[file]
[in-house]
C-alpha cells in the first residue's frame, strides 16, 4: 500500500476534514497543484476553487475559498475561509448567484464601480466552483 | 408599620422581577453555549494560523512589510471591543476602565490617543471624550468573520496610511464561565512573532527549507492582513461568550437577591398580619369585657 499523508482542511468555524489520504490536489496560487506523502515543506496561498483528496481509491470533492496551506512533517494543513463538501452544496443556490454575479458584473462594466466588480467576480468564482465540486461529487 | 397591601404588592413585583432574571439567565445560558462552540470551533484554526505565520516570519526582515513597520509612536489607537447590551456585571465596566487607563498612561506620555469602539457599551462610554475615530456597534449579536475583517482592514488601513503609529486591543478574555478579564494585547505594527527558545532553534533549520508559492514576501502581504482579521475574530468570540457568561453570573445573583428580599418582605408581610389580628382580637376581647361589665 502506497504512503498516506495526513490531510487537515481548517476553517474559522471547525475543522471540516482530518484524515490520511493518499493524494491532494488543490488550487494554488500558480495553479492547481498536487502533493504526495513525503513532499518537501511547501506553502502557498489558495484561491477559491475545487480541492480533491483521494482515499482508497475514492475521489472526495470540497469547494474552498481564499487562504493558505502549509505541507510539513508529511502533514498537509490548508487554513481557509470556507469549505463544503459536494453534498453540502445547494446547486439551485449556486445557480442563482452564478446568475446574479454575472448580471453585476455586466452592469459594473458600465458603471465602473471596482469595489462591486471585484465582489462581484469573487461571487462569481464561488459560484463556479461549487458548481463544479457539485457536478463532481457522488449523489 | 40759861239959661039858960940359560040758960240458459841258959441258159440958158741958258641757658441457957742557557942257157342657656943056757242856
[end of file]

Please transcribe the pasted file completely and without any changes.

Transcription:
[in-house]
C-alpha cells in the first residue's frame, strides 16, 4: 500500500476534514497543484476553487475559498475561509448567484464601480466552483 | 408599620422581577453555549494560523512589510471591543476602565490617543471624550468573520496610511464561565512573532527549507492582513461568550437577591398580619369585657 499523508482542511468555524489520504490536489496560487506523502515543506496561498483528496481509491470533492496551506512533517494543513463538501452544496443556490454575479458584473462594466466588480467576480468564482465540486461529487 | 397591601404588592413585583432574571439567565445560558462552540470551533484554526505565520516570519526582515513597520509612536489607537447590551456585571465596566487607563498612561506620555469602539457599551462610554475615530456597534449579536475583517482592514488601513503609529486591543478574555478579564494585547505594527527558545532553534533549520508559492514576501502581504482579521475574530468570540457568561453570573445573583428580599418582605408581610389580628382580637376581647361589665 502506497504512503498516506495526513490531510487537515481548517476553517474559522471547525475543522471540516482530518484524515490520511493518499493524494491532494488543490488550487494554488500558480495553479492547481498536487502533493504526495513525503513532499518537501511547501506553502502557498489558495484561491477559491475545487480541492480533491483521494482515499482508497475514492475521489472526495470540497469547494474552498481564499487562504493558505502549509505541507510539513508529511502533514498537509490548508487554513481557509470556507469549505463544503459536494453534498453540502445547494446547486439551485449556486445557480442563482452564478446568475446574479454575472448580471453585476455586466452592469459594473458600465458603471465602473471596482469595489462591486471585484465582489462581484469573487461571487462569481464561488459560484463556479461549487458548481463544479457539485457536478463532481457522488449523489 | 40759861239959661039858960940359560040758960240458459841258959441258159440958158741958258641757658441457957742557557942257157342657656943056757242856